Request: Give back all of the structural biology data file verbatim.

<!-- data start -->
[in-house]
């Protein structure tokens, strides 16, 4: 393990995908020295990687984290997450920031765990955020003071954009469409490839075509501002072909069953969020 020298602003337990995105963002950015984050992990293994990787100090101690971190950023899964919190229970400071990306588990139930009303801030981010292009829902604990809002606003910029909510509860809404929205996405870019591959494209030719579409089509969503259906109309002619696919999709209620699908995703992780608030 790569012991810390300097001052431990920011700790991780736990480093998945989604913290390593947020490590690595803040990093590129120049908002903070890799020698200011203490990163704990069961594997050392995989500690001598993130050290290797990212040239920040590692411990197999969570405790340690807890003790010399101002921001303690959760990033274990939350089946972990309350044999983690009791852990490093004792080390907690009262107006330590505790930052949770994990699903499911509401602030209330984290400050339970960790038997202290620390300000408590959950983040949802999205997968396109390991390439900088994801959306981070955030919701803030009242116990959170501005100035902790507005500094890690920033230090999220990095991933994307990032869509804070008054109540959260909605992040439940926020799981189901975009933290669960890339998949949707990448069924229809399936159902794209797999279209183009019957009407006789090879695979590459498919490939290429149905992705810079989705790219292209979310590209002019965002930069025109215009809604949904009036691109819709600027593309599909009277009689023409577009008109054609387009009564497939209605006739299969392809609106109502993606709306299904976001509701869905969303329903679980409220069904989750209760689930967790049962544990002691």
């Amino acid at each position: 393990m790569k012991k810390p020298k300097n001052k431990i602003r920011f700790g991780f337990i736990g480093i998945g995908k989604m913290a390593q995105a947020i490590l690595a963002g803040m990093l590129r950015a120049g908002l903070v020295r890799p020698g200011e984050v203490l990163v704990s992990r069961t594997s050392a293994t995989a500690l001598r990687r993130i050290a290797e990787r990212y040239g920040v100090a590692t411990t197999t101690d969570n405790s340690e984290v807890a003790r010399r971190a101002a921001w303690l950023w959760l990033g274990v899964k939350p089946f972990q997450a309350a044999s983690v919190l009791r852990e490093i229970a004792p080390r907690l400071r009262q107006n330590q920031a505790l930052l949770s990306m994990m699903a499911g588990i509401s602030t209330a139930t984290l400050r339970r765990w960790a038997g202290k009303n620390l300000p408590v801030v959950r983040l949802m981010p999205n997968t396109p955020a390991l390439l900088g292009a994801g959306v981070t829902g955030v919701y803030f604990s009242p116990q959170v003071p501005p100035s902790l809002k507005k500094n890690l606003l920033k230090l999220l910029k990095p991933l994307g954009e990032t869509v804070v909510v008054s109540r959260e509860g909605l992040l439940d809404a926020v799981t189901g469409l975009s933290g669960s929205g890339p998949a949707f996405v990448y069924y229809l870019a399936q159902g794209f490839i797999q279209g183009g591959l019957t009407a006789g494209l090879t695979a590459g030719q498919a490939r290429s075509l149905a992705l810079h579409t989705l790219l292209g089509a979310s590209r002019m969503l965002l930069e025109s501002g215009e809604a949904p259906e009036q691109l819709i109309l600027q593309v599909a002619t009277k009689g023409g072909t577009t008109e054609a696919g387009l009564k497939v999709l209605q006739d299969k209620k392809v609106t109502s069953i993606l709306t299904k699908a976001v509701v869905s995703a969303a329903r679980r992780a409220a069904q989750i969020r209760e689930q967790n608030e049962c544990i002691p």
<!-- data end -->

[in-house]
């Protein structure tokens, strides 16, 4: 393990995908020295990687984290997450920031765990955020003071954009469409490839075509501002072909069953969020 020298602003337990995105963002950015984050992990293994990787100090101690971190950023899964919190229970400071990306588990139930009303801030981010292009829902604990809002606003910029909510509860809404929205996405870019591959494209030719579409089509969503259906109309002619696919999709209620699908995703992780608030 790569012991810390300097001052431990920011700790991780736990480093998945989604913290390593947020490590690595803040990093590129120049908002903070890799020698200011203490990163704990069961594997050392995989500690001598993130050290290797990212040239920040590692411990197999969570405790340690807890003790010399101002921001303690959760990033274990939350089946972990309350044999983690009791852990490093004792080390907690009262107006330590505790930052949770994990699903499911509401602030209330984290400050339970960790038997202290620390300000408590959950983040949802999205997968396109390991390439900088994801959306981070955030919701803030009242116990959170501005100035902790507005500094890690920033230090999220990095991933994307990032869509804070008054109540959260909605992040439940926020799981189901975009933290669960890339998949949707990448069924229809399936159902794209797999279209183009019957009407006789090879695979590459498919490939290429149905992705810079989705790219292209979310590209002019965002930069025109215009809604949904009036691109819709600027593309599909009277009689023409577009008109054609387009009564497939209605006739299969392809609106109502993606709306299904976001509701869905969303329903679980409220069904989750209760689930967790049962544990002691």
């Amino acid at each position: 393990m790569k012991k810390p020298k300097n001052k431990i602003r920011f700790g991780f337990i736990g480093i998945g995908k989604m913290a390593q995105a947020i490590l690595a963002g803040m990093l590129r950015a120049g908002l903070v020295r890799p020698g200011e984050v203490l990163v704990s992990r069961t594997s050392a293994t995989a500690l001598r990687r993130i050290a290797e990787r990212y040239g920040v100090a590692t411990t197999t101690d969570n405790s340690e984290v807890a003790r010399r971190a101002a921001w303690l950023w959760l990033g274990v899964k939350p089946f972990q997450a309350a044999s983690v919190l009791r852990e490093i229970a004792p080390r907690l400071r009262q107006n330590q920031a505790l930052l949770s990306m994990m699903a499911g588990i509401s602030t209330a139930t984290l400050r339970r765990w960790a038997g202290k009303n620390l300000p408590v801030v959950r983040l949802m981010p999205n997968t396109p955020a390991l390439l900088g292009a994801g959306v981070t829902g955030v919701y803030f604990s009242p116990q959170v003071p501005p100035s902790l809002k507005k500094n890690l606003l920033k230090l999220l910029k990095p991933l994307g954009e990032t869509v804070v909510v008054s109540r959260e509860g909605l992040l439940d809404a926020v799981t189901g469409l975009s933290g669960s929205g890339p998949a949707f996405v990448y069924y229809l870019a399936q159902g794209f490839i797999q279209g183009g591959l019957t009407a006789g494209l090879t695979a590459g030719q498919a490939r290429s075509l149905a992705l810079h579409t989705l790219l292209g089509a979310s590209r002019m969503l965002l930069e025109s501002g215009e809604a949904p259906e009036q691109l819709i109309l600027q593309v599909a002619t009277k009689g023409g072909t577009t008109e054609a696919g387009l009564k497939v999709l209605q006739d299969k209620k392809v609106t109502s069953i993606l709306t299904k699908a976001v509701v869905s995703a969303a329903r679980r992780a409220a069904q989750i969020r209760e689930q967790n608030e049962c544990i002691p």